Washington, DC – Earlier today, potential TPS holders, advocates, and experts joined together to explain the urgent need for the Biden Administration to designate Nicaragua for TPS. Country conditions in Nicaragua have continued to deteriorate over the years with increased violence, corruption, environmental disasters and impacts of climate change —all of which has been compounded by the COVID-19 pandemic. This call is a continuation within a series of events calling for TPS for Nicaragua, Honduras, El Salvador, and Guatemala.
A TPS designation for Nicaragua would not only provide protections from deportation for those who have fled dangerous circumstances, but would also prompt an increased flow of remittances back to Nicaragua. Speakers on the call urged the Biden Administration to act quickly to utilize TPS to save lives and as a tool to help financially stabilize the country.
Ivania Peralta, a potential TPS holder from Nicaragua, domestic worker and member of the Miami Domestic Worker Center, said, “I am the breadwinner for my family, and therefore I had no choice but to leave my country. I arrived in Florida in March 2006, when migration enforcement was raiding buses, bus stops, trains, and workplaces. It was traumatic and I was unable to sleep for fear that they would arrest me. I had to look for a job where I would be able to work inside a house. I work 6 days a week, taking care of 15 people, making $250.00 a week. That is why I am here asking for a TPS designation for Nicaraguans. We need to work without fear, and be able to provide for our families. A new TPS designation for Nicaragua would be an important step towards freedom in a country where I feel imprisoned by my lack of legal status. This would change my life.”
Bernardine Dixon, Director of the Center for Multi-Ethnic Women’s Studies and Information (CEIMM) at URACCAN University, said, “In Nicaragua, inequality gaps have deepened as a result of the hurricanes, exacerbating impoverishment. Nicaragua faces the latent threat of famine, causing forced migration of populations from both urban and rural areas. In coming to the United States, many are in search of alternatives and better living conditions for their families. Given the current conditions in Nicaragua , TPS is necessary. We are talking about the fundamental rights of people.”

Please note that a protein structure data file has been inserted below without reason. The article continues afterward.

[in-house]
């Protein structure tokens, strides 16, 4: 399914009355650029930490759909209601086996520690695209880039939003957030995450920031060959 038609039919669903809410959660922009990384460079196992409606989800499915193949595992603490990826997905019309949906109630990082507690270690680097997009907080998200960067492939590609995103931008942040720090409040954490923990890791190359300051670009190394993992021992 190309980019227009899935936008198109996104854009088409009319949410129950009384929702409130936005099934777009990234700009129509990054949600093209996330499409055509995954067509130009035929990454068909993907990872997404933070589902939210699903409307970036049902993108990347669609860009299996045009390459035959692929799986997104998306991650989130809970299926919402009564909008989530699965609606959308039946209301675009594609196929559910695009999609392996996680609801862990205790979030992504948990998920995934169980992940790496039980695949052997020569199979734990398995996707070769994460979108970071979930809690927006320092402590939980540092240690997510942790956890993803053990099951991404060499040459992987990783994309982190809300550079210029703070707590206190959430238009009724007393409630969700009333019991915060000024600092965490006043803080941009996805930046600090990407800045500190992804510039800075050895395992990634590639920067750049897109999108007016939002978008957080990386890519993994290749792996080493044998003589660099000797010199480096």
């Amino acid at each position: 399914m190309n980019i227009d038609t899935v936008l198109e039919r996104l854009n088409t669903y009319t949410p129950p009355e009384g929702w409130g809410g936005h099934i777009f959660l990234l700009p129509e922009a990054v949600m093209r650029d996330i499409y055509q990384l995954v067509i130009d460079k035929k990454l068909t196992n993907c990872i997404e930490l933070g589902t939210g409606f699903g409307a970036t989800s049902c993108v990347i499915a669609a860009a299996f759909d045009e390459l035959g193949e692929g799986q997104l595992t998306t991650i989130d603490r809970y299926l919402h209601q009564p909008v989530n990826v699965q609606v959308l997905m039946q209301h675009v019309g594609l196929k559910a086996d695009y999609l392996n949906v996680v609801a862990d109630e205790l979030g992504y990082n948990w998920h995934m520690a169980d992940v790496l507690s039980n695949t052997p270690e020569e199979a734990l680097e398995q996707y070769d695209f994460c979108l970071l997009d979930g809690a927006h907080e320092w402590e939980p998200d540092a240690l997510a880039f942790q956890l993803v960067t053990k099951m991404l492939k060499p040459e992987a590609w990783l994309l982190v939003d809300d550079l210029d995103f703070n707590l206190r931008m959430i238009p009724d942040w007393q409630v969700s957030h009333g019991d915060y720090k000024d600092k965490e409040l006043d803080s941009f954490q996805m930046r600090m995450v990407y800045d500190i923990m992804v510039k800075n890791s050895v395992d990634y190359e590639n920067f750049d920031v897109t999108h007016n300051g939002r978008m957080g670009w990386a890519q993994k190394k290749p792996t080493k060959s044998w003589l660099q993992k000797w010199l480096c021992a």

“For over 30 years, the United States has recognized the need to offer temporary protection to certain non-citizens who would face a threat to life of liberty if they were required to return to their home countries, as well as victims of civil war, political uprising, or natural disaster. In the aftermath of Hurricane Mitch in 1998, Nicaragua, along with Honduras, received TPS designation. In the wake of two similarly devastating hurricanes that added to other ongoing difficulties, redesignation of Nicaragua for TPS fits legislative intent exactly,¨ said Dr. Harold Rocha of the Nicaraguan American Human Rights Alliance.
“TPS designation for Nicaragua is urgent and essential,” said Yanira Arias, National Campaigns Manager at Alianza Americas. “It will protect nationals of Nicaragua who have been living in the United States for many years, many of whom hold an active part in our communities and provide significant civic, cultural, and economic contributions.”